Kenya + 2 more

East Africa: IRIN News Briefs, 22 March

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KENYA: Government denies starvation-related deaths
The Kenyan government on Tuesday denied there had been any starvation-related deaths in the northeast Wajir district, according to the 'Daily Nation' newspaper. Minister in the office of the president in charge of relief and rehabilitation Shariff Nassir told journalists that any deaths in the district were due to "other ailments". He said districts such as Mandera, Moyale, Marsabit and Turkana were harder hit than Wajir, and added that the government was monitoring the situation. News organisations last week reported at least 85 deaths resulting from starvation in the Wajir area and warned that the number could be higher since the area's residents are pastoralists who bury their dead the same day. Local MPs have accused the government of adopting a "don't-care-attitude" towards the people of the entire northeastern region, and of "typically" giving "untruthful" official statements with no solutions to the famine situation, the 'Daily Nation' said.

But Nassir on Tuesday called on leaders from the area to "stop politicising" the issue of distributing relief food to famine victims in the country. He said the drought early warning system had indicated that Wajir district was only in a "state of alert". The under-secretary in charge of Arid and Semi-Arid Lands (ASAL), Maalim Mahaboub, also told IRIN on Wednesday that Wajir district has been depicted as an emergency situation "contrary to the true situation on the ground". "Only only environmental conditions, specifically water, have shown signs of deterioration," he said. "Animal and human body condition is fine and more animals are being sold in Wajir market today than in December 1999."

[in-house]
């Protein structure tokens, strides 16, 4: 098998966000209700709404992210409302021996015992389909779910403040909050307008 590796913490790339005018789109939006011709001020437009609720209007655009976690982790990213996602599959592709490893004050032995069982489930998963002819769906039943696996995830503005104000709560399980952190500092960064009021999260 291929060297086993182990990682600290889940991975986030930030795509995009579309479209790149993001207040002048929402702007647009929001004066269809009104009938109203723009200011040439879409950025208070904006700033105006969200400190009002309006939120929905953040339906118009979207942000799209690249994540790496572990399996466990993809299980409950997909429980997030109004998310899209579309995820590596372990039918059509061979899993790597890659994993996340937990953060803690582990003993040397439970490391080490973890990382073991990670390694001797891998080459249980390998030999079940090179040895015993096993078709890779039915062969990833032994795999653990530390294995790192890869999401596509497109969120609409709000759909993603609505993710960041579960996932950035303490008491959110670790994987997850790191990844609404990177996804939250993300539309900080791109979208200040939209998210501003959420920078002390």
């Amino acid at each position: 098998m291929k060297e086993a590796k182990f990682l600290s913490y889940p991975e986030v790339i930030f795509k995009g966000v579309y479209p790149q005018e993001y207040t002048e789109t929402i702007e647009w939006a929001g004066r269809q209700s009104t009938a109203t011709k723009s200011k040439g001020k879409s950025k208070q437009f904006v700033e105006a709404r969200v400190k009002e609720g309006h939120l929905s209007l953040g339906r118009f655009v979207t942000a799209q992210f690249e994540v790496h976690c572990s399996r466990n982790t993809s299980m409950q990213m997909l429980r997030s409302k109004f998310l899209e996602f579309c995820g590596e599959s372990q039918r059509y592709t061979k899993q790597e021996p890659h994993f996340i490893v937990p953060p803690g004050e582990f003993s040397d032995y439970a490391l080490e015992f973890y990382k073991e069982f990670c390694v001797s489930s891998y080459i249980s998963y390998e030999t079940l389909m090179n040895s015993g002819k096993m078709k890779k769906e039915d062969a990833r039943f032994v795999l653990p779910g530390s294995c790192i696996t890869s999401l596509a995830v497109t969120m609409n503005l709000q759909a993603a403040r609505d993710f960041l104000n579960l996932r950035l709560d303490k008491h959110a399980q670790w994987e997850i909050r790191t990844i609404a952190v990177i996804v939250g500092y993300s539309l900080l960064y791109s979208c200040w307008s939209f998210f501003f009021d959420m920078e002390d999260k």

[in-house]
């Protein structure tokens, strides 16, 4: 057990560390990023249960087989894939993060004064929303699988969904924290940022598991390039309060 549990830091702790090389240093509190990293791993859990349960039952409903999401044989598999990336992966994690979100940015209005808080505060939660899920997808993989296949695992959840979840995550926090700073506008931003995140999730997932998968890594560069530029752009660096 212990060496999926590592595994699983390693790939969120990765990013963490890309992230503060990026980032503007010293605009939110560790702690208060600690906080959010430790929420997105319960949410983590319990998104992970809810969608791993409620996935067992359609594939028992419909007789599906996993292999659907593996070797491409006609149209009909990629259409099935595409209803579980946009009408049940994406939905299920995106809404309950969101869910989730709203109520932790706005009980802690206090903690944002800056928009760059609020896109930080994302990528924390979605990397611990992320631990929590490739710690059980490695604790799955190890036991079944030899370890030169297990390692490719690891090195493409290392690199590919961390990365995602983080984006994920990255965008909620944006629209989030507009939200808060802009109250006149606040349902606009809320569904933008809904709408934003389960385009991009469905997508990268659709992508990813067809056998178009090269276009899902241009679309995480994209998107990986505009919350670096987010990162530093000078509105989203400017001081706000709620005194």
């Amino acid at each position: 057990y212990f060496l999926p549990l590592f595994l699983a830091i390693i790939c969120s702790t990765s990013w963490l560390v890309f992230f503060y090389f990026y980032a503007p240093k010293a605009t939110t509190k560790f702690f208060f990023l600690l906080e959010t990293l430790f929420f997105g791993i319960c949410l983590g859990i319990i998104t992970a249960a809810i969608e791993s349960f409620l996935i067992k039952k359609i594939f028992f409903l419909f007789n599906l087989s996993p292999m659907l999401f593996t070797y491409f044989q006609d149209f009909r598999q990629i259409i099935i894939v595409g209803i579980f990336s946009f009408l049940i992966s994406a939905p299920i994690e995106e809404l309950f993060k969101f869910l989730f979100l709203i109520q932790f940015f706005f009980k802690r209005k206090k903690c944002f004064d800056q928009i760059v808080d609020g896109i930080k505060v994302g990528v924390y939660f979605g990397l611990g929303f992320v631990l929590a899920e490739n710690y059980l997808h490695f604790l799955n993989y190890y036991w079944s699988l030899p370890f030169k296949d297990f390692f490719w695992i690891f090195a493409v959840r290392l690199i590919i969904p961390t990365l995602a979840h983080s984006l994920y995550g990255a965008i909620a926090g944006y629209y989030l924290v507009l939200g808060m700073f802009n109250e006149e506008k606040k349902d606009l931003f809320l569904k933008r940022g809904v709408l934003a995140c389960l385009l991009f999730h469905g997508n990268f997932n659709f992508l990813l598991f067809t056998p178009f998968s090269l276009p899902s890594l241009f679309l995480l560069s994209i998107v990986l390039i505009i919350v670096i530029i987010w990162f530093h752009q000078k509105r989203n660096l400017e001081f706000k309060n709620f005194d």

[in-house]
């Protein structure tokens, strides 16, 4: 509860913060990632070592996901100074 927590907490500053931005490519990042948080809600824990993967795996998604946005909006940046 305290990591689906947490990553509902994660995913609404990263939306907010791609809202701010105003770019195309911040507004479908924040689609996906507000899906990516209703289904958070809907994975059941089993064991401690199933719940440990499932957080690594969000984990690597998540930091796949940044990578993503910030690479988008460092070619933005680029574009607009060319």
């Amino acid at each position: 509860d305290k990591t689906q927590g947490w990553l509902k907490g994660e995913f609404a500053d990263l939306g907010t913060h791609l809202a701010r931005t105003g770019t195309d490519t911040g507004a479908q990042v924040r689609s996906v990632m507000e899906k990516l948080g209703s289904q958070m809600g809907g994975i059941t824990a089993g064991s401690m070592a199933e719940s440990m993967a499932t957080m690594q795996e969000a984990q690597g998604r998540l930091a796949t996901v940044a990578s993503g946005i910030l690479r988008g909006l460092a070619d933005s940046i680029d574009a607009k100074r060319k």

KENYA: Monkeys battle villagers over water

Ten villagers were injured and eight monkeys killed in a two-hour fight over relief water delivery at Takaba trading centre, Mandera district, the 'Daily Nation' reported. It said the trouble started on Monday when three water tankers bringing water from neighbouring Elwak town to the drought-stricken area arrived at the trading centre. "The monkeys attacked the villagers who were drawing water sending them fleeing, as they [monkeys] took to quenching their thirst with the villagers' water," the paper said. It quoted a local official as saying the villagers at this point, regrouped and armed themselves with axes and machetes and "counter-attacked the monkeys who stood their ground and fought back".

KENYA: Government issues malaria alert in southwest

The Kenyan government has issued a high malaria alert for residents and visitors to Nyanza and parts of the Rift Valley provinces, the 'East African Standard' reported on Tuesday. It said an upsurge of highland malaria cases was expected following the onset of the long rains. The paper quoted Nyanza provincial medical officer Ambrose Misore as saying the government had increased drug supplies in malaria endemic areas and medical personnel had been put on high alert. Misore said highly vulnerable districts like Kisii, Nyamira and Gucha were already recording at least 100 cases per week, with about 100 malaria deaths recorded at the Kisii district hospital between January and 17 March.

KENYA: Moi announces firearms amnesty

Kenyan President Daniel arap Moi last week announced a one month time period for surrendering illegal firearms to the authorities. Kenyan radio quoted him as saying that those who handed in their weapons within this period would not be prosecuted. Moi made the announcement as a follow-up to the recently-held Africa conference on the proliferation of small arms and light weapons which took place in Nairobi.

UGANDA: 530 die in mass suicide

Uganda's Interior Minister Edward Rugumayo on Tuesday said 530 people had died in an apparent mass suicide last Friday by members of the cult Movement for the Restoration of the 10 Commandments of God. In a statement reported by the 'New Vision' daily, he said 78 of the victims were children. The incident occurred at Kanungu in southwestern Uganda, with many of the victims burnt beyond recognition, although the majority appeared to be women, Rugumayo said. The cult was headed by doomsday prophet Joseph Kibwetere and had 4,200 followers with branches in various parts of the country. "The sect was sworn to silence," Rugumayo said. "There was little communication with the outside world." President Yoweri Museveni expressed deep shock and said the government would investigate the incident.